Though e-commerce has not signed the death warrant for brick-and-mortar retail, the retail landscape varies vastly by sector and market—even by block in urban settings—and landlords must be more flexible than ever.
“There’s a seismic shift in the way that consumers respond to retail,” said Chris Angelone of JLL Capital Markets, who moderated a retail panel at the 2018 ULI Fall Meeting in Boston. “It’s really scary, but it’s also really exciting.”
In today’s retail marketplace, there is room for everything from massive shopping malls to pop-up stores that enliven vacant streetfront spaces. Street retail presents unique challenges, primarily because neither landlords nor tenants can completely control what goes on in their immediate surroundings.
UrbanMeritage, for example, has established itself as the largest landlord on Boston’s Newbury Street, one of the nation’s top shopping destinations. “You can spend a great deal of time curating your space with cool tenants, and then the non-institutional landlord next door puts in a nail salon or a vape shop,” noted Mike Jammen, a principal at UrbanMeritage. “We don’t do that, and there are blocks we won’t touch for that reason.”
“The notion of ‘if you build it they will come’ has completely changed” said @NewEnglandDev's Manny Steiner this morning at the #ULIFall panel on #Retail Reinvigorated @UrbanLandInst @ChrisAngelone @UrbanMeritage @_spaceus @BlankLabel pic.twitter.com/vJq9aCx5TE
— JLL Boston (@JLLBoston) October 11, 2018
Jammen’s firm aims to control tenancy by owning contiguous buildings—about 50 so far, including 28 that the company sold to an institutional landlord that shares its vision. With these spaces, “we ask tenants who they would like to see next door and who they would not like to see. Successful tenants like to cluster,” Jammen said.
To sign tenants that are cutting-edge but economically viable, Jammen often considers well-managed startup retailers that have an established track record in e-commerce. For example, Meritage has signed deals with Allbirds, which has sold a million pairs of its comfortable wool shoes online, and Rothy’s, which sells shoes made from recycled plastic.
When even the giant of online retailers, Amazon, launches brick-and-mortar stores, it surely is a trend.
Panelist Paige Connell described how her small business, Blank Label, started out selling custom men’s shirts online, but found that many customers were intimidated by the process of measuring, choosing fabrics, and ordering. So, the company launched pop-up stores providing personal service to customers, then opened its first brick-and-mortar store on Newbury Street, only to find that most of its customers wanted to shop near their downtown offices. Now Blank Label’s fast-growing stores are located in office buildings, where they enjoy lower rental rates.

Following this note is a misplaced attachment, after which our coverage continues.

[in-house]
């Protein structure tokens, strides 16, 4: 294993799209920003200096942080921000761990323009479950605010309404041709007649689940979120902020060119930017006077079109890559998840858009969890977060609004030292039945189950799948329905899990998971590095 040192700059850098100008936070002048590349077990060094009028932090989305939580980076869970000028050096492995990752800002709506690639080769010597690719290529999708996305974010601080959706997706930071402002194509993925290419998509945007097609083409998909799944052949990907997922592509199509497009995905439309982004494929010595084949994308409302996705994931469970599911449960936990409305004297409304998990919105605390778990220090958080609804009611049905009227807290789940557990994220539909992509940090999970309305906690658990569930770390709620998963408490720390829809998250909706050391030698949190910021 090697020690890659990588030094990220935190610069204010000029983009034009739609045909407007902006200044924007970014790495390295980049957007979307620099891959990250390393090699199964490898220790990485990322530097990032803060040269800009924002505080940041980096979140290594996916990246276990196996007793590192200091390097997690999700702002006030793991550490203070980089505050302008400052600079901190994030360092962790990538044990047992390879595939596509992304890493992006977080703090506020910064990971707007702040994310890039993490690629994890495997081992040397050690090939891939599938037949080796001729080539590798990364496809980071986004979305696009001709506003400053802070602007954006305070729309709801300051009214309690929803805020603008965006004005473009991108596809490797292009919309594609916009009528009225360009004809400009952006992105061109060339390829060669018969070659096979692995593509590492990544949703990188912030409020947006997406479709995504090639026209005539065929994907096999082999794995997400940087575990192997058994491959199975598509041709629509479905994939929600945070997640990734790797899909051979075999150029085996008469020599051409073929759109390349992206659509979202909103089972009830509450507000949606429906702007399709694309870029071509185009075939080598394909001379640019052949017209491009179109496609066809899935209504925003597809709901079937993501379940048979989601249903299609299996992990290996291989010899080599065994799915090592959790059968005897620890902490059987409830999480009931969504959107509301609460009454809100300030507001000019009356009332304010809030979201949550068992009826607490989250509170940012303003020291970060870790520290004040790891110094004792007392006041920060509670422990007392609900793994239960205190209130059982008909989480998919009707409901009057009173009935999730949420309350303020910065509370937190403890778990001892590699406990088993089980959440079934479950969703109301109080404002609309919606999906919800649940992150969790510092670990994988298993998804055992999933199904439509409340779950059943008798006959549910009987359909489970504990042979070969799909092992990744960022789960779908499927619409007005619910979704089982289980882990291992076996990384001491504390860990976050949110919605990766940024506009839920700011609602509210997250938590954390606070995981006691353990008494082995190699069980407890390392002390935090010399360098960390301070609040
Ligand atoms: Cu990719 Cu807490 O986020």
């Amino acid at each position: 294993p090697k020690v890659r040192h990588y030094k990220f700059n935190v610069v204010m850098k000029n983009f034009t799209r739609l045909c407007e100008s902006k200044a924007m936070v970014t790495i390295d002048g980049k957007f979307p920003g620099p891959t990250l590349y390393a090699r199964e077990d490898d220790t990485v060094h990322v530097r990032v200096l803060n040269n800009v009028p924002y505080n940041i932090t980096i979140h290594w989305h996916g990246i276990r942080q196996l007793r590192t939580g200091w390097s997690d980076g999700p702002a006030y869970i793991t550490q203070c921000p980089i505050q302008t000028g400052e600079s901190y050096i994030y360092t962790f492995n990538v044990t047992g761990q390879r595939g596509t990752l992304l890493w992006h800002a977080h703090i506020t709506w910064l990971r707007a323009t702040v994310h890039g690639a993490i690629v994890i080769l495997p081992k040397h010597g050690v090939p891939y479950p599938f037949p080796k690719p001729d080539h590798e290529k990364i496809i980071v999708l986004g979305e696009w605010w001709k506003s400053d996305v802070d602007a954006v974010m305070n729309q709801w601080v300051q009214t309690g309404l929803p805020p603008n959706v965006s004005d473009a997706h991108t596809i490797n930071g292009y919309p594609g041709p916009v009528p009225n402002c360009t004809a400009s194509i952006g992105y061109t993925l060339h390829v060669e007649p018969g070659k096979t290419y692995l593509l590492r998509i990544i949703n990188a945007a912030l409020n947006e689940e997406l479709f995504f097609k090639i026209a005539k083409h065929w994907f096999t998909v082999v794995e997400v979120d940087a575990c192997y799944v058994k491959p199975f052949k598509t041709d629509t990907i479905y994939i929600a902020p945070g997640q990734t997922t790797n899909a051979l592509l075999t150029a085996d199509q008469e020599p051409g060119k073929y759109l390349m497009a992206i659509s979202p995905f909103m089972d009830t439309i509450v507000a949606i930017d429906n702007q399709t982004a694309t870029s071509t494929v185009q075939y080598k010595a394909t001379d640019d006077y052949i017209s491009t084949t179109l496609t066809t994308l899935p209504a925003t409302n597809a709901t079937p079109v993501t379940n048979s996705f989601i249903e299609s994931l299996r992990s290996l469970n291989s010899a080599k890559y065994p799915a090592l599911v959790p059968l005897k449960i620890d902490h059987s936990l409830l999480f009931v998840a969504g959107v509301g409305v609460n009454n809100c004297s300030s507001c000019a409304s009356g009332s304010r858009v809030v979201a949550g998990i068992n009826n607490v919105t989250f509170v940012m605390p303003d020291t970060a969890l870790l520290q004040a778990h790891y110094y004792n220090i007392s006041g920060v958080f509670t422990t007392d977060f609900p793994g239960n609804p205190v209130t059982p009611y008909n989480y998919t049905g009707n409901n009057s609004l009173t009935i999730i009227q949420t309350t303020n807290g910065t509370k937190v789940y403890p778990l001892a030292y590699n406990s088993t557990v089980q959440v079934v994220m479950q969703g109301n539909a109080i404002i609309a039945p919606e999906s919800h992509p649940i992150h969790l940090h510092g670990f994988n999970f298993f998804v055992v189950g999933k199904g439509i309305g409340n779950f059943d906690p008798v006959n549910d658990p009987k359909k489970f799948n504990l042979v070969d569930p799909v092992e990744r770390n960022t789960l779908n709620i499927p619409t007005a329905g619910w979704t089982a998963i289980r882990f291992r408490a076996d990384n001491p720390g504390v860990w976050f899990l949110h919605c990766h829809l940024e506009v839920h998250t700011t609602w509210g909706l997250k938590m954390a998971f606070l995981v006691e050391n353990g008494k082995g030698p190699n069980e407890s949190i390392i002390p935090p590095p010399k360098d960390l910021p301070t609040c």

With the challenge of finding and retaining successful street retail tenants, it is no surprise that many storefronts on city streets remain vacant for long periods. And in many cities, local pop-ups and nonprofits are temporarily filling those empty spaces.
Stephanie Lee is one of two graduate students from the Massachusetts Institute of Technology who founded Spaceus, which transforms vacant space into shared creative workspaces and community gathering places. “I was frustrated walking by the same empty spaces in Cambridge for a year at a time,” she said. Spaceus provides coworking space, opportunities for artists to exhibit and sell their work, revenue-sharing deals, and active programming open to the community.
While e-commerce entrepreneurs and street retail landlords are exploring new concepts to appeal to ever-changing consumer tastes, many shopping centers continue to “follow the money,” said panelist Manny Steiner, vice president of leasing at New England Development. Since selling its traditional shopping malls to Simon Property Group in 1999, Steiner’s company has developed mixed-use centers, hotels, restaurants, marinas, golf courses, street retail, airport retail space, and even casinos.
“We have to let go of old notions and rip off the Band-Aid,” said Steiner. “Traditionally, we have looked for high margins, but the margins just aren’t there anymore. We leased to a lot of restaurants, in part because they had funding, but now we are overseated in the full-service restaurant category. You can only eat so many meals.
“Now there is a big focus on wellness,” he said. “We recently did a deal with Modern Acupuncture, which has a built-in revenue stream through membership fees. The pace of change is accelerating. We need to transform our centers, and for that we need flexibility, such as short-term leases to control the space. We need to get the right people on the bus at the right time.”